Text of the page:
Virgin Orbit update on UK mission anomaly
On 9 January 2023, during the first attempted orbital launch from the United Kingdom, Virgin Orbit’s LauncherOne experienced an anomaly, leading to a premature shutdown of the rocket and failure to reach orbit.
Virgin Orbit began its investigation into the failure within hours of the conclusion of the mission, under the leadership of distinguished aerospace veteran Jim Sponnick and Virgin Orbit Chief Engineer Chad Foerster. The failure investigation team received immediate access to extensive telemetry data collected during the mission from the ground stations in the UK, Ireland, and Spain, as well as systems onboard its carrier aircraft, providing a robust dataset that the investigation team has thoroughly examined.
The investigation includes oversight by the US Federal Aviation Administration and the UK Air Accidents Investigation Branch (acting as the Space Accident Investigation Authority (SAIA) for the United Kingdom) and also participation by personnel from the Department of Defense, National Transportation Safety Board, and the National Reconnaissance Office. The U.K. Civil Aviation Authority will also be involved in investigation process.
The investigation has confirmed that the Virgin Orbit team successfully executed pre-flight preparations, carrier aircraft takeoff, captive carry flight, and rocket release. The ignition, first-stage flight, stage separation, second-stage ignition, and fairing deployment of the LauncherOne rocket were nominal. Each of these milestones constituted a first-of-its-kind achievement for any orbital launch attempt from western Europe. LauncherOne performed successfully on all four prior operational flights, accurately delivering 33 payloads to their required orbits.
The investigation team is utilizing a comprehensive fault tree, a very detailed timeline, and several other products to conduct the investigation in a rigorous manner. Key observations at this point in the investigation:
The data is indicating that from the beginning of the second stage first burn, a fuel filter within the fuel feedline had been dislodged from its normal position.
Additional data shows that the fuel pump that is downstream of the filter operated at a degraded efficiency level, resulting in the Newton 4 engine being starved for fuel. Performing in this anomalous manner resulted in the engine operating at a significantly higher than rated engine temperature.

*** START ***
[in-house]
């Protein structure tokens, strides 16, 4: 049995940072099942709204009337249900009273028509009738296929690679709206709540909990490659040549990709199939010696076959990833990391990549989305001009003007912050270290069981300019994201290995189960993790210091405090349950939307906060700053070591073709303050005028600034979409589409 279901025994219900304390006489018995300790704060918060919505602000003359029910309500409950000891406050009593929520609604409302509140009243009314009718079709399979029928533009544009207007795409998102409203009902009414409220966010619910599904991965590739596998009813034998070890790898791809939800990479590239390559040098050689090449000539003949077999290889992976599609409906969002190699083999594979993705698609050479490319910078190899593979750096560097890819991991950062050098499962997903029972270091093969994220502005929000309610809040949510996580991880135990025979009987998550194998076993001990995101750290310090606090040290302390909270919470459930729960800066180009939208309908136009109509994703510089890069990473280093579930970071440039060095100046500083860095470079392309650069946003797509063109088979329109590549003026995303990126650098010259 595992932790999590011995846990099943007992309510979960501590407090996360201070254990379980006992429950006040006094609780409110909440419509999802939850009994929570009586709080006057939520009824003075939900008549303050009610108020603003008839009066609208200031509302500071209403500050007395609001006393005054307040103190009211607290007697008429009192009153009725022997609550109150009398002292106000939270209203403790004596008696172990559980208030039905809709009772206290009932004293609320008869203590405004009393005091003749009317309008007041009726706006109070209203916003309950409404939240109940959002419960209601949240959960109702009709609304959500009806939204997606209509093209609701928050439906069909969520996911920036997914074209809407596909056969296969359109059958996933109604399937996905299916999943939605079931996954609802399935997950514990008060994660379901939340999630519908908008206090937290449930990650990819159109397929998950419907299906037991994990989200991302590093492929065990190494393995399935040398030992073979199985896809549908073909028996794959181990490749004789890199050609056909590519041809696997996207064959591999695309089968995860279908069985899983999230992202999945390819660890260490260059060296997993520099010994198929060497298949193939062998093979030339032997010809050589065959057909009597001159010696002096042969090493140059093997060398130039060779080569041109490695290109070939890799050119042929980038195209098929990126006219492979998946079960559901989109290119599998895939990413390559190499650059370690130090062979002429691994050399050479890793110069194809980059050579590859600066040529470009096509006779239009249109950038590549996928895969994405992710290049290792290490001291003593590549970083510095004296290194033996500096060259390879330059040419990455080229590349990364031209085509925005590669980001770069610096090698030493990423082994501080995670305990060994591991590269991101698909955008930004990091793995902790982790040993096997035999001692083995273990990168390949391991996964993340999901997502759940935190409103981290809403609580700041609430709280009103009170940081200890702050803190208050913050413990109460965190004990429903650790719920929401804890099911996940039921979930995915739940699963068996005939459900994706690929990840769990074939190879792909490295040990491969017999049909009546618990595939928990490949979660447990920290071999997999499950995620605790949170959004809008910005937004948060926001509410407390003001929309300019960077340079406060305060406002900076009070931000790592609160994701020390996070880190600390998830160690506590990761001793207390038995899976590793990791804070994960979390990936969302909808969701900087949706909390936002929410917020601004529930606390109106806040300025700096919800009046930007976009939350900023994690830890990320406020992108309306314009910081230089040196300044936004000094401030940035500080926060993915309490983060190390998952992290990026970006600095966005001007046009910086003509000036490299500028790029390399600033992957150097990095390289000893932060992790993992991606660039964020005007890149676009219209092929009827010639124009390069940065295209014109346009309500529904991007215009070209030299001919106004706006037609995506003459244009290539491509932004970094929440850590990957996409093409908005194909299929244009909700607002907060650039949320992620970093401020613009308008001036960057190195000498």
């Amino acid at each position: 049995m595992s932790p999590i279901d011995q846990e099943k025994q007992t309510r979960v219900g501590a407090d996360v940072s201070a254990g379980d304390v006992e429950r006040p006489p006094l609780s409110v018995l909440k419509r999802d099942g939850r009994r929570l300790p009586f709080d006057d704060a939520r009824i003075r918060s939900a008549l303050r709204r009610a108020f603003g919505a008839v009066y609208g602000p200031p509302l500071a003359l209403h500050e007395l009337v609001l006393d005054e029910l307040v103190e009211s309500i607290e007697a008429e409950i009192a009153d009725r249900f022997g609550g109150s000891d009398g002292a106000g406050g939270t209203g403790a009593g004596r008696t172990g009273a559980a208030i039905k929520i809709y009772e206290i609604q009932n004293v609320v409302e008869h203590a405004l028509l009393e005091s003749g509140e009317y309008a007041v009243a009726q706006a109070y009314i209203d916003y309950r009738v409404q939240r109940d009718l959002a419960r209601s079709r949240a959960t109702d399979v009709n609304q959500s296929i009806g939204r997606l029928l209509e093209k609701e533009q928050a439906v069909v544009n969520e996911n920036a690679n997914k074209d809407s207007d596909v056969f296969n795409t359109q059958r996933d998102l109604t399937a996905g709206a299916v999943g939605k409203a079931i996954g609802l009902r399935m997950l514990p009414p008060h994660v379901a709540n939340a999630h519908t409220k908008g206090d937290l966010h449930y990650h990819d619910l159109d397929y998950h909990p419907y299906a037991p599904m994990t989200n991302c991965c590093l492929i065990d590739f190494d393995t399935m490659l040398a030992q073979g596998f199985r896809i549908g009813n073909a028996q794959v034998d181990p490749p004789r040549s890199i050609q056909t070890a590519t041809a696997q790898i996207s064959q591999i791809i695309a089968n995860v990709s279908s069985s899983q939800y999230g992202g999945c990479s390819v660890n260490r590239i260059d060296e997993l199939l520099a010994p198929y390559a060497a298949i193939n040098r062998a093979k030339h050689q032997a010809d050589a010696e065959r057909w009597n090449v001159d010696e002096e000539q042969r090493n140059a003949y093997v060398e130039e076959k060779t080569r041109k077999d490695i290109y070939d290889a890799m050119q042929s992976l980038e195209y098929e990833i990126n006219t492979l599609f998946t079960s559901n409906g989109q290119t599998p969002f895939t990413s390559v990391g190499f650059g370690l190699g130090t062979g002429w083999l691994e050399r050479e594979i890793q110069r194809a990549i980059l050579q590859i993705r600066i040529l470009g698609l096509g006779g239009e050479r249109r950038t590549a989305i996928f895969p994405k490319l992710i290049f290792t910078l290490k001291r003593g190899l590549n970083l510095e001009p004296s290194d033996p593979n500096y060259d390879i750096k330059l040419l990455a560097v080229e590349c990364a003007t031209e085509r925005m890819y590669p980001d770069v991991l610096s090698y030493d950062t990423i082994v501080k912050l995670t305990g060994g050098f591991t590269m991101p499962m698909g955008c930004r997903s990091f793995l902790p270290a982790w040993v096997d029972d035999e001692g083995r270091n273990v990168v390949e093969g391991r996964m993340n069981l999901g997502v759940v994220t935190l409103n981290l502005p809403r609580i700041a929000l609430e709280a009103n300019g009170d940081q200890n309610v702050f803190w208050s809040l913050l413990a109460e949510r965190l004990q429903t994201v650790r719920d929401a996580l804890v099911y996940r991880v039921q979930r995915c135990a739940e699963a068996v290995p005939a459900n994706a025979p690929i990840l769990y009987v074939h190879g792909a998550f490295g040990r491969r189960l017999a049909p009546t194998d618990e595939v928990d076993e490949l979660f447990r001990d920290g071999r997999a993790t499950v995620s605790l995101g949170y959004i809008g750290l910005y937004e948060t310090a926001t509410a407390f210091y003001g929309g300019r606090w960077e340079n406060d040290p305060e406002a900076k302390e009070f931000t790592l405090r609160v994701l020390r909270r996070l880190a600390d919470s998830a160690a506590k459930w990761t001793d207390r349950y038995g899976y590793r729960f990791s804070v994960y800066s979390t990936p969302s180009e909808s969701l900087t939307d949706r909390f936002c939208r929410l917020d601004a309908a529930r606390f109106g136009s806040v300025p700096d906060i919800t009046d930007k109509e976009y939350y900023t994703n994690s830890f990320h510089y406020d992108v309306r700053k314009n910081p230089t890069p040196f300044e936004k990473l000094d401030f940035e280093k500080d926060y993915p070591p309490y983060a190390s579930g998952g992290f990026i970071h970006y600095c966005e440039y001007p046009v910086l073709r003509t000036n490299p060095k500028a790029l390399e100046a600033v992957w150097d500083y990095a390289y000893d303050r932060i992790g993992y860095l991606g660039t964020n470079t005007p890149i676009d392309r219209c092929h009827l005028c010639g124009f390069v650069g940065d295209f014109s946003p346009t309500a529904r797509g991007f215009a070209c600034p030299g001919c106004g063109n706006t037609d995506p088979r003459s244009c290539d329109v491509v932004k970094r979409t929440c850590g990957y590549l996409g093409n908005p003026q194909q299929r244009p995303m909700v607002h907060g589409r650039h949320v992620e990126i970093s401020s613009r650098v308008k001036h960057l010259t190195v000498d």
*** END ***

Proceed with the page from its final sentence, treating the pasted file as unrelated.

Components downstream and in the vicinity of the abnormally hot engine eventually malfunctioned, causing the second stage thrust to terminate prematurely.
The early thrust termination ended the mission, and the second stage and its payloads fell back to Earth, landing in the approved safety corridor in the Atlantic Ocean.
The investigation is employing a detailed action plan to develop key analyses and tests to replicate flight conditions and to aid in determining the root cause or causes of the failure. All potentially credible scenarios, including the one described above are being investigated. Numerous tests are underway to support the investigation and help lead to definitive conclusions. Ultimately, all credible causes of the failure will be addressed prior to the next LauncherOne mission.
Dan Hart, CEO of Virgin Orbit, said: “In space launch, a failure is painful for all involved. Intense disappointment gets quickly channeled into the motivation to dig into the cause, to understand all contributing elements and to thereby get back to flight with a better system and a wiser team. Our investigation is not yet complete; the team is hard at work and we’ll pursue the cause and contributors to wherever the system analysis takes us. However, with many clear clues from extensive data assessment now understood, we are modifying our next rocket with a more robust filter and we are looking broadly to assure that all credible contributors to mission failure are rooted out and addressed. With those modifications being incorporated on our factory floor, we will proceed cautiously toward the launch of our next rocket, which is well into the integration and test process.”
Virgin Orbit’s next launch will occur from the Mojave Air and Space Port in California for a commercial customer. The company anticipates announcing more details about that mission in the coming weeks.